July 15, 2012
While the Mexican president’s seat of power is called “the eagle’s throne,” it might be more apt to ask if President-elect Enrique Pena Nieto can be the leopard who changes the spots of his party.
Nieto is the first president of the Institutional Revolutionary Party, or PRI, since the 2000 election — when the PRI was ejected after decades of one-party rule marked by corruption and no little coziness with drug cartels.
Nieto, 45, sold himself to the public as part of a new generation in PRI. He has named as his security adviser a Colombian general who worked closely with U.S. forces against the drug lords in that country.
Still, his campaign emphasis was on street crime — a continuing problem in the central state of Mexico, where he was governor — not the violence in the northern states along the U.S. border.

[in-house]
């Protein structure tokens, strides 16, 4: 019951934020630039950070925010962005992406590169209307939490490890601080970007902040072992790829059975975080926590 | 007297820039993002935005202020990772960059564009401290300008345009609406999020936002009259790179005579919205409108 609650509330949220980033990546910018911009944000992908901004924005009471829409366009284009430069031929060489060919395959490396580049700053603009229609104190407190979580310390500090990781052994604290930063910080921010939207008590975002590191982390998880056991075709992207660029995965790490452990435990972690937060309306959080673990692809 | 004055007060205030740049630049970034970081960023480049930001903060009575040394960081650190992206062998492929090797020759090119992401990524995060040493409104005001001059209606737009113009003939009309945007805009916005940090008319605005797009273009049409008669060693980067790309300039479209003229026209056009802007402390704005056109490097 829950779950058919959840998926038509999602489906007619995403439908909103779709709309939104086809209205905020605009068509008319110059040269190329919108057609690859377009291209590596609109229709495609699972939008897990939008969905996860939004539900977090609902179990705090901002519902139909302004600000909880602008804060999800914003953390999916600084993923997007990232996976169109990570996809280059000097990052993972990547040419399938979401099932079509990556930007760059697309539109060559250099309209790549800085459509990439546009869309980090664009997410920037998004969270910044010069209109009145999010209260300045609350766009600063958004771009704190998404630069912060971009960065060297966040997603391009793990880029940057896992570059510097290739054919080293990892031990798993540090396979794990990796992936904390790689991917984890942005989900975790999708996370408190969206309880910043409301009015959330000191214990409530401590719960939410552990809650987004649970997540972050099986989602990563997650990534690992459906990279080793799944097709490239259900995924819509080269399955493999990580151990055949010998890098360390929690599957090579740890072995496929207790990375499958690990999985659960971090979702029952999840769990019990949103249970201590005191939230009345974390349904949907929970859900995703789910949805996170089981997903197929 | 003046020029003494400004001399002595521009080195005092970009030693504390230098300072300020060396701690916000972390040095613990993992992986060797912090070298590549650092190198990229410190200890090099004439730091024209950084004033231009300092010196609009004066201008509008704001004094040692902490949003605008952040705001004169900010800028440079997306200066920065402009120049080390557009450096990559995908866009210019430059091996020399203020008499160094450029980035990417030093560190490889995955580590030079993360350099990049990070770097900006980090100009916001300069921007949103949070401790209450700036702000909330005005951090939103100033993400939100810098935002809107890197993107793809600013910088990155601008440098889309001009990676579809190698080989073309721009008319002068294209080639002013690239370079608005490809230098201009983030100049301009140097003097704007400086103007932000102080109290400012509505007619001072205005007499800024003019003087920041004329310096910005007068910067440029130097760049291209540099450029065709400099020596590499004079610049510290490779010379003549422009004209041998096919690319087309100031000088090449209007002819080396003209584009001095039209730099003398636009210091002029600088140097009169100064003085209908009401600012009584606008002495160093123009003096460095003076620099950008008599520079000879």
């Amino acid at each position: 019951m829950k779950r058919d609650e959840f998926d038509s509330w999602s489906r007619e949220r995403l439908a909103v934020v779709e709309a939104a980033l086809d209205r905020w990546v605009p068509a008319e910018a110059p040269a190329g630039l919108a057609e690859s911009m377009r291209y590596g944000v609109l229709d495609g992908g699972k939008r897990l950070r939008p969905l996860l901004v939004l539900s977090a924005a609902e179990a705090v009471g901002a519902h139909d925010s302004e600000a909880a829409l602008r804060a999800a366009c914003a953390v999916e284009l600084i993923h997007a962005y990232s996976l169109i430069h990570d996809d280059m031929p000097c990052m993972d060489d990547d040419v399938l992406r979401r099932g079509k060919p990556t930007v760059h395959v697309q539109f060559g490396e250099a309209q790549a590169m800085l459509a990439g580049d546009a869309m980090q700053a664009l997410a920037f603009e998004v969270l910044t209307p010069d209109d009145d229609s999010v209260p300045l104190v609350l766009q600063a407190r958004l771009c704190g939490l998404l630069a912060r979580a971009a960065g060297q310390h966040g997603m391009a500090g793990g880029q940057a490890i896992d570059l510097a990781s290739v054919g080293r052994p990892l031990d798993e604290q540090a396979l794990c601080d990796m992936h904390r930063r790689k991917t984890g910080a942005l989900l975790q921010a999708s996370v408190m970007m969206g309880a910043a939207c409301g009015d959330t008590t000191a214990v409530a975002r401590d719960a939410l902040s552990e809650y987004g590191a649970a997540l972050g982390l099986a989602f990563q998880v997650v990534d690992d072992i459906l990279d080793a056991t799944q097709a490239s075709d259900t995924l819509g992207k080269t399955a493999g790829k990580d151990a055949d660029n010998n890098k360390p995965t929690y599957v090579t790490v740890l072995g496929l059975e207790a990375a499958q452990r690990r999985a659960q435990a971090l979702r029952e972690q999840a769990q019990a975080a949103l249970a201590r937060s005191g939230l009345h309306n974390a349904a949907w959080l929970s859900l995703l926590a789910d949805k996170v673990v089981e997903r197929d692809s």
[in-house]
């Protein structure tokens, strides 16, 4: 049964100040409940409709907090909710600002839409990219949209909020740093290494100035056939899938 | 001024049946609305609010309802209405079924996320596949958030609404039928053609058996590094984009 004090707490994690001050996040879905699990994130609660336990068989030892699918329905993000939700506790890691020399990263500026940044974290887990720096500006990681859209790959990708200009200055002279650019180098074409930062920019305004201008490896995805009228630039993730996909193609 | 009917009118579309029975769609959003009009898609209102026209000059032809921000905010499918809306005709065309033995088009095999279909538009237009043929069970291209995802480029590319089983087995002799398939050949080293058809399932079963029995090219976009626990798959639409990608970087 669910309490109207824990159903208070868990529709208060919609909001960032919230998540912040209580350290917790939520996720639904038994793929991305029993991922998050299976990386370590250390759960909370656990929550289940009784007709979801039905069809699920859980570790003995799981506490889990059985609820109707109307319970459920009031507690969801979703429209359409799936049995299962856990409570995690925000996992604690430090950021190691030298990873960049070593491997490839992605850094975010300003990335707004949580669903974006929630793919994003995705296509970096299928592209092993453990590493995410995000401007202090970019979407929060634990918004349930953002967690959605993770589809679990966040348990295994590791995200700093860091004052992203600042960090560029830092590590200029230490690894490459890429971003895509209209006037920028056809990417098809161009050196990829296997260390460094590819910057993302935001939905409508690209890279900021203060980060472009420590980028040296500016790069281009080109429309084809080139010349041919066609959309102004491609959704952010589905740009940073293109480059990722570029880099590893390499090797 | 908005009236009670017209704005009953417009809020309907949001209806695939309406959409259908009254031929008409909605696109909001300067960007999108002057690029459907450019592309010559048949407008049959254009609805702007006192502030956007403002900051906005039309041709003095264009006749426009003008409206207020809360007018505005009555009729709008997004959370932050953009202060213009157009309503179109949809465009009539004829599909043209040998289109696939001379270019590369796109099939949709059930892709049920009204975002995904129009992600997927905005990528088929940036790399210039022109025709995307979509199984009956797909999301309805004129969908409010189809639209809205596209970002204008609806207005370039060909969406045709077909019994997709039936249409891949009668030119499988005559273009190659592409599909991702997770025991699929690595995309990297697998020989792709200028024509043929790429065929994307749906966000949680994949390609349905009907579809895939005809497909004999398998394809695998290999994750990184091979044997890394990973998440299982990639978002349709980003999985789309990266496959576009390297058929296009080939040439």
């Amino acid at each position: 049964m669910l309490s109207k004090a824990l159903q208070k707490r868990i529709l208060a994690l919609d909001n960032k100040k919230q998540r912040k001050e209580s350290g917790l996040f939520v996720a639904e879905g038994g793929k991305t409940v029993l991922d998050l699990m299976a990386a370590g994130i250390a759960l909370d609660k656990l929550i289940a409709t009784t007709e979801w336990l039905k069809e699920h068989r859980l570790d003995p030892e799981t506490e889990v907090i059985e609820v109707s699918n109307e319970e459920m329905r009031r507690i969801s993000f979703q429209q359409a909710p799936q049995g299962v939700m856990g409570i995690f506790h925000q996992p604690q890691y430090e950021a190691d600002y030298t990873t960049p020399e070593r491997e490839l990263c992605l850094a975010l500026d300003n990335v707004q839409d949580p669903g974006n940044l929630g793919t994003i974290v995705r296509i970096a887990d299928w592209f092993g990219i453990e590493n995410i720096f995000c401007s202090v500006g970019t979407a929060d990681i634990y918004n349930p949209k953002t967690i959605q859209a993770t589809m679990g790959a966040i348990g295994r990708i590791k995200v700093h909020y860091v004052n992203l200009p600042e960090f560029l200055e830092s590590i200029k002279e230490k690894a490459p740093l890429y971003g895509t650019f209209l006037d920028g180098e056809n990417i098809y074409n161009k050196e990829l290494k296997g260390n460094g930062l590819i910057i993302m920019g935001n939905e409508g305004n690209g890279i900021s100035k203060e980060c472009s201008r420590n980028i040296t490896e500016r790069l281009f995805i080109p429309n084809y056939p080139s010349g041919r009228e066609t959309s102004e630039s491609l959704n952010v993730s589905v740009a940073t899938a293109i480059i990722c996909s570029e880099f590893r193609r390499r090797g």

“The fight against crime will continue,” he said in his victory speech. “Yes, with a new strategy to reduce violence and protect, above all, the lives of Mexicans. In the face of organized crime, there will be neither negotiation, nor truce.”
We hope for the best during Nieto’s six-year term. Mexico’s success is vital to America, and we hope that close relations will not be sundered.